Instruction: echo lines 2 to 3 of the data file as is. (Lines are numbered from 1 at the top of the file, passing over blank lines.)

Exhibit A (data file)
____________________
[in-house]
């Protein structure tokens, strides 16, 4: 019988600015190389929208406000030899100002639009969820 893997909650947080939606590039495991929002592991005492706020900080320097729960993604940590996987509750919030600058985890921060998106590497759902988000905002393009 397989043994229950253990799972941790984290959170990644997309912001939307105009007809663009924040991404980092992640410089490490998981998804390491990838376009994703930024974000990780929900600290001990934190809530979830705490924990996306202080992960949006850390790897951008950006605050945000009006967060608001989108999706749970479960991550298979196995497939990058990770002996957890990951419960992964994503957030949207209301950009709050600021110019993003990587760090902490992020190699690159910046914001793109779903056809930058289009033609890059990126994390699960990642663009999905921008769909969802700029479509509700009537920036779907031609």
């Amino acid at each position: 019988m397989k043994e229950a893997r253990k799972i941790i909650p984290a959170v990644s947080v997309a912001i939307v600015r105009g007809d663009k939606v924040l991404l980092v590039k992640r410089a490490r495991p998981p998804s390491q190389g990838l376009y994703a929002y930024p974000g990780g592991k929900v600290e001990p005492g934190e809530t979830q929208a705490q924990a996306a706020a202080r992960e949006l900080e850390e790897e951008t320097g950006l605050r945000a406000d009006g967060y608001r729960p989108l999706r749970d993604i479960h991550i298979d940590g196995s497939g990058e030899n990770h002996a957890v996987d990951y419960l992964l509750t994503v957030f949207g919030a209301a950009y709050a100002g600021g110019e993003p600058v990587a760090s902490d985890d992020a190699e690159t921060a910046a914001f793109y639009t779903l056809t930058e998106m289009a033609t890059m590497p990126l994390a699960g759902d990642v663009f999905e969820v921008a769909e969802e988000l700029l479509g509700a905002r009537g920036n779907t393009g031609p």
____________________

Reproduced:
């Protein structure tokens, strides 16, 4: 019988600015190389929208406000030899100002639009969820 893997909650947080939606590039495991929002592991005492706020900080320097729960993604940590996987509750919030600058985890921060998106590497759902988000905002393009 397989043994229950253990799972941790984290959170990644997309912001939307105009007809663009924040991404980092992640410089490490998981998804390491990838376009994703930024974000990780929900600290001990934190809530979830705490924990996306202080992960949006850390790897951008950006605050945000009006967060608001989108999706749970479960991550298979196995497939990058990770002996957890990951419960992964994503957030949207209301950009709050600021110019993003990587760090902490992020190699690159910046914001793109779903056809930058289009033609890059990126994390699960990642663009999905921008769909969802700029479509509700009537920036779907031609």
């Amino acid at each position: 019988m397989k043994e229950a893997r253990k799972i941790i909650p984290a959170v990644s947080v997309a912001i939307v600015r105009g007809d663009k939606v924040l991404l980092v590039k992640r410089a490490r495991p998981p998804s390491q190389g990838l376009y994703a929002y930024p974000g990780g592991k929900v600290e001990p005492g934190e809530t979830q929208a705490q924990a996306a706020a202080r992960e949006l900080e850390e790897e951008t320097g950006l605050r945000a406000d009006g967060y608001r729960p989108l999706r749970d993604i479960h991550i298979d940590g196995s497939g990058e030899n990770h002996a957890v996987d990951y419960l992964l509750t994503v957030f949207g919030a209301a950009y709050a100002g600021g110019e993003p600058v990587a760090s902490d985890d992020a190699e690159t921060a910046a914001f793109y639009t779903l056809t930058e998106m289009a033609t890059m590497p990126l994390a699960g759902d990642v663009f999905e969820v921008a769909e969802e988000l700029l479509g509700a905002r009537g920036n779907t393009g031609p």